Preventing Militarization of Law Enforcement
- Legal Challenges to an Invocation of the Insurrection Act
- Deployment of the National Guard as Law Enforcement
- Legal Challenges to Improper Deployment of Homeland Security Forces
- Military Leadership Opposes Use of the Insurrection Act
Legal Challenges to an Invocation of the Insurrection Act
In the lead-up to the November 2020 presidential election, there is a strong possibility of protests and civil unrest involving escalation between civilians and law enforcement. President Trump could use such conditions to invoke or threaten to invoke the Insurrection Act with the purpose or effect of interfering with the election. Given President Trump’s pattern of abusing power to advance his own narrow political interests, it’s not an unlikely scenario. Protect Democracy has prepared a litigation memo to analyze the Trump administration’s threatened invocation of the Insurrection Act and any potential legal challenges. See an executive summary of that memo below.
For a PDF version, click here.
Deployment of the National Guard as Law Enforcement
The Trump Administration’s use of the National Guard to quell protests in the summer of 2020 has raised legal questions regarding what authority the President has over National Guard units in a law enforcement status. Protect Democracy has prepared the below explainer to provide guidance.
For a PDF of this explainer, click here.
Legal Challenges to Improper Deployment of Homeland Security Forces
The Trump Administration has long sought to have a militarized police force under its direct control. In July 2020, through a mission dubbed “Operation Diligent Valor,” the administration deployed unidentified DHS agents to Portland, Oregon to forcibly suppress protesters exercising their constitutional rights. The purported authority for Operation Diligent Valor is 40 U.S.C. § 1315, which permits the Secretary of Homeland Security to designate DHS agents to protect federal property. It does not authorize a roving secret police or the use of excessive crowd control measures. Protect Democracy has prepared the below explainer to provide guidance about the improper use of 40 U.S.C. § 1315.
For a PDF of this explainer, click here.
Military Leadership Opposes Use of the Insurrection Act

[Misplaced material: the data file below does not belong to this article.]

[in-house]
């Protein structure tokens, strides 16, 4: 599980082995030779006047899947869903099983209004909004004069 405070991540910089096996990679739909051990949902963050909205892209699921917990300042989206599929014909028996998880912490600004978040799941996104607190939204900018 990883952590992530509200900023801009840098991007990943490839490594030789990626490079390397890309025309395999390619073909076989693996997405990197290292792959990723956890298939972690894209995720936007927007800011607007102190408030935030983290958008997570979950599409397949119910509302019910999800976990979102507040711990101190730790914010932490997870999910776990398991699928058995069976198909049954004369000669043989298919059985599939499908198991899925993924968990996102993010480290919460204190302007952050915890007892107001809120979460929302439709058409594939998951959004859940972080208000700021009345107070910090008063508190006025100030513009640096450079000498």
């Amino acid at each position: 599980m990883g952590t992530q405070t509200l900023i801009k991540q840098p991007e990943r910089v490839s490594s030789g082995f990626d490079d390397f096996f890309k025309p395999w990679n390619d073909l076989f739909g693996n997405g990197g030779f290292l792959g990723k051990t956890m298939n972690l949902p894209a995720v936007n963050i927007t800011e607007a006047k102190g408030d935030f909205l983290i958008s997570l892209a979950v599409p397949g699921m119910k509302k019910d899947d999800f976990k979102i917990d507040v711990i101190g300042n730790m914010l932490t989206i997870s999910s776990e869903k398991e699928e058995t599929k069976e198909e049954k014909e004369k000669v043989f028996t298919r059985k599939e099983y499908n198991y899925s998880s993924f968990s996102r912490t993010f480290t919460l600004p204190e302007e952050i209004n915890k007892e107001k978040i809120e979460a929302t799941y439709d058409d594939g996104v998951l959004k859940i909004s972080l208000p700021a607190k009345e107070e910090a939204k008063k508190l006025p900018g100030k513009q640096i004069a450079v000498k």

Following the deaths of George Floyd, Breonna Taylor, and countless other Black Americans, protests against police brutality and systemic racism have erupted throughout the United States in the summer of 2020. Though the vast majority (80%) have been peaceful, President Trump has publicly contemplated invoking the Insurrection Act of 1807 in order to deploy federal troops into American cities to quell protests.
In response to President Trump’s threat, American military leadership, both retired and still in service, have come together as a united voice against invocation of the Insurrection Act, which would deploy federal military troops to American streets.
Leading retired military leaders who have spoken out against such action include:
- General James Mattis, former Secretary of Defense
- General Martin E. Dempsey, former Chairman of the Joint Chiefs of Staff
- Admiral Mike Mullen, former Chairman of the Joint Chiefs of Staff
- General John Allen, former commander, NATO International Security Assistance Force and U.S. Forces in Afghanistan
- General John Kelly, former White House Chief of Staff and Secretary of Homeland Security
- General Richard Myers, former Chairman of the Joint Chiefs of Staff
- William Perry, former Secretary of Defense
- Admiral William McRaven, former commander, United States Special Operations Command
- Admiral James Stavridis, former Supreme Allied Commander of NATO
- General Raymond “Tony” Thomas, former commander, US Special Operations Command
- General Mike Hayden, former Director, CIA and NSA
- Ash Carter, Leon Panetta and Chuck Hagel, former Secretaries of Defense
Secretary of Defense Mark Esper also stated that he does not support invocation of the Insurrection Act to quell protests.